At 1:24 a.m. and 1:34 a.m., Officer Talay asked the defendant if he would submit to a chemical test, and the defendant gave no response.   At 1:36 a.m., attorney John Demonico called and spoke with Officer Talay, informing him that he was the defendant's attorney.   At 1:40 a.m., Officer Talay asked the defendant if his attorney had advised him to take a chemical test or not, and the defendant's response was “No.” The officer asked the defendant to initial the form he had read to him and indicate either “consent” or “refuse” on the form.   The defendant wrote the word “refuse” and signed his name in the space provided on the form.

Conclusions of Law

 A traffic stop constitutes a limited seizure of the person of each occupant of the vehicle which, to be constitutional, must be justified at its inception.  People v. Banks, 85 N.Y.2d 558, 562, 626 N.Y.S.2d 986, 650 N.E.2d 833 (1995), cert. den. 516 U.S. 868, 116 S.Ct. 187, 133 L.Ed.2d 124 (1995).   Officer Talay's observations of the defendant's numerous violations of the Vehicle and Traffic Law, including speeding, crossing over the double yellow lines and driving through two stop signs without stopping, provided the officer with a lawful basis for stopping the vehicle.  People v. Robinson, 97 N.Y.2d 341, 741 N.Y.S.2d 147, 767 N.E.2d 638 (2001);  People v. Irizarry, 282 A.D.2d 483, 730 N.Y.S.2d 111 (2d Dept.2001), lv. den. 97 N.Y.2d 729, 740 N.Y.S.2d 702, 767 N.E.2d 159 (2002);  VTL 1128(a), 1160(a).

 Probable cause for a driving while intoxicated arrest exists if the arresting officer can demonstrate reasonable grounds to believe the defendant had been driving in violation of VTL 1192.   See, People v. Kowalski, 291 A.D.2d 669, 738 N.Y.S.2d 427 (3rd Dept.2002);  People v. Poje, 270 A.D.2d 649, 706 N.Y.S.2d 733 (3rd Dept.2000), lv. den. 95 N.Y.2d 802, 711 N.Y.S.2d 170, 733 N.E.2d 242 (2000).   Officer Talay's observations of the manner in which the defendant drove his vehicle, together with his observations of the odor of alcohol emanating from the defendant's vehicle, the defendant's physical condition, slurred speech, bloodshot and glassy eyes, unsteadiness on his feet, his failing of the field sobriety tests and his admission that he'd been drinking, were sufficient to provide the officer with reasonable grounds to believe the defendant had been driving in violation of VTL 1192 and provided probable cause for the arrest for Driving While Intoxicated.   See, People v. Kowalski, supra;  People v. Lamb, 235 A.D.2d 829, 830-831, 653 N.Y.S.2d 395 (3rd Dept.1997);  People v. Kalwiss, 6 Misc.3d 129(A), 2005 N.Y. Slip Op. 50057[U], 2005 WL 268027 (App. Term, 9th & 10th Jud. Dists.2005);  People v. McClaney, 135 A.D.2d 901, 521 N.Y.S.2d 894 (3rd Dept.1987);  CPL 140.10(1).   The Court accordingly finds that the defendant's stop and arrest were based on probable cause, and the evidence obtained as a result thereof is not subject to suppression on that ground.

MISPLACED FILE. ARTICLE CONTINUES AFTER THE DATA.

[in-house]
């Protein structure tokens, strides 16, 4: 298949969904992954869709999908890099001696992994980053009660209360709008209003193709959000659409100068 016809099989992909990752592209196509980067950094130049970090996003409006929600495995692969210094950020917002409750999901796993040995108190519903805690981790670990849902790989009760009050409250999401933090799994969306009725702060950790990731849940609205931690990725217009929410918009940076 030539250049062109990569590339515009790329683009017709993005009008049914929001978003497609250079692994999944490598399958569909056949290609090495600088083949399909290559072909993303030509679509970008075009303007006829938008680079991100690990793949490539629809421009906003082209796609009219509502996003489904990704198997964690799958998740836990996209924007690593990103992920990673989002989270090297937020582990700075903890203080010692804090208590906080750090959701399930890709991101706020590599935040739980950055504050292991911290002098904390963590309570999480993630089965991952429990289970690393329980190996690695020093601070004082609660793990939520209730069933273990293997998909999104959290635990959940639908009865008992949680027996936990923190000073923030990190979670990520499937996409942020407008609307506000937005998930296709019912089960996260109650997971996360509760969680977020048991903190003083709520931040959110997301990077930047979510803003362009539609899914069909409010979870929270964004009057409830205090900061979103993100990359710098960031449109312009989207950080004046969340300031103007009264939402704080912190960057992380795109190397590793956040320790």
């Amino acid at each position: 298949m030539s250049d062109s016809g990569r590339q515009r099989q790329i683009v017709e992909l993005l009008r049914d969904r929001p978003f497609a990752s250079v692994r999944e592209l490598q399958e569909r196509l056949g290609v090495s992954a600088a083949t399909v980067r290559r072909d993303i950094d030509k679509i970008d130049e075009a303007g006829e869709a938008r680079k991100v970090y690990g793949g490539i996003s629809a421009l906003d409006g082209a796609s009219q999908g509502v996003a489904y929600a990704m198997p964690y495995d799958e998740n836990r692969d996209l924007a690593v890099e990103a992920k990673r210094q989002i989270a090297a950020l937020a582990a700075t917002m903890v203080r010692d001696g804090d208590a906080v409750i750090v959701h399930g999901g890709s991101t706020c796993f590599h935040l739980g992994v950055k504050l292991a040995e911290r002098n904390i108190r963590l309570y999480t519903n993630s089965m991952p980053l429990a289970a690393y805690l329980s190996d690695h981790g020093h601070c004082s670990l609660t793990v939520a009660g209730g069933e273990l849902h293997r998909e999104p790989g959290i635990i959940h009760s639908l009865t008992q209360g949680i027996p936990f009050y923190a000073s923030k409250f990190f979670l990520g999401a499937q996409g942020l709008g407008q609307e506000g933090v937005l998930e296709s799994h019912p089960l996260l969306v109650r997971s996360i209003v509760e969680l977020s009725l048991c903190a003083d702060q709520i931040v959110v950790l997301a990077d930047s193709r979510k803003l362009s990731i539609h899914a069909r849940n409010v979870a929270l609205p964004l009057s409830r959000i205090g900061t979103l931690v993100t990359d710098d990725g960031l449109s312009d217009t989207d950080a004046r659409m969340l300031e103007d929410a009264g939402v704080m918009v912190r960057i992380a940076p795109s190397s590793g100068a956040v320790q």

A defendant who has been temporarily detained pursuant to a routine traffic stop is not considered to be in custody for Miranda purposes.   See, People v. Myers, 1 A.D.3d 382, 383, 766 N.Y.S.2d 581 (2d Dept.2003), lv. den. 1 N.Y.3d 631, 777 N.Y.S.2d 30, 808 N.E.2d 1289 (2004);  People v. Parris, 26 A.D.3d 393, 809 N.Y.S.2d 176 (2d Dept.2006), lv. den. 6 N.Y.3d 851, 816 N.Y.S.2d 757, 849 N.E.2d 980 (2006);  People v. Hasenflue, 252 A.D.2d 829, 675 N.Y.S.2d 464 (3rd Dept.1998), lv. den. 92 N.Y.2d 982, 683 N.Y.S.2d 763, 706 N.E.2d 751 (1998);  see also, People v. Mackenzie, 9 Misc.3d 129(A), 2005 N.Y. Slip Op. 51535[U], 2005 WL 2358350 (App. Term, 9th & 10th Jud. Dists.2005), lv. den. 5 N.Y.3d 807, 803 N.Y.S.2d 36, 836 N.E.2d 1159 (2005).   A reasonable initial interrogation during such a stop is therefore held to be merely investigatory and does not require Miranda warnings.   See, People v. Mackenzie, supra;  see also, People v. Mathis, 136 A.D.2d 746, 523 N.Y.S.2d 915 (2d Dept.1988), lv. den. 71 N.Y.2d 899, 527 N.Y.S.2d 1009, 523 N.E.2d 316 (1988).

 Officer Talay's temporary roadside detention of the defendant, after stopping the defendant's vehicle for a traffic infraction, was permissible and non-custodial in nature, and the officer was not required to administer Miranda warnings before conducting his initial roadside investigation.   The defendant's statement “I had a few drinks tonight,” in response to the officer's question if he'd been drinking, was not obtained by means of coercion or unfairness.   The Court accordingly finds that this roadside statement was voluntary and is admissible at trial.   See, People v. Mathis, supra;  see also, People v. Swan, 277 A.D.2d 1033, 716 N.Y.S.2d 194 (4th Dept.2000), lv. den. 96 N.Y.2d 788, 725 N.Y.S.2d 652, 749 N.E.2d 221 (2001);  People v. Kearney, 288 A.D.2d 398, 733 N.Y.S.2d 460 (2d Dept.2001);  People v. Noonan, 220 A.D.2d 811, 632 N.Y.S.2d 675 (3rd Dept.1995).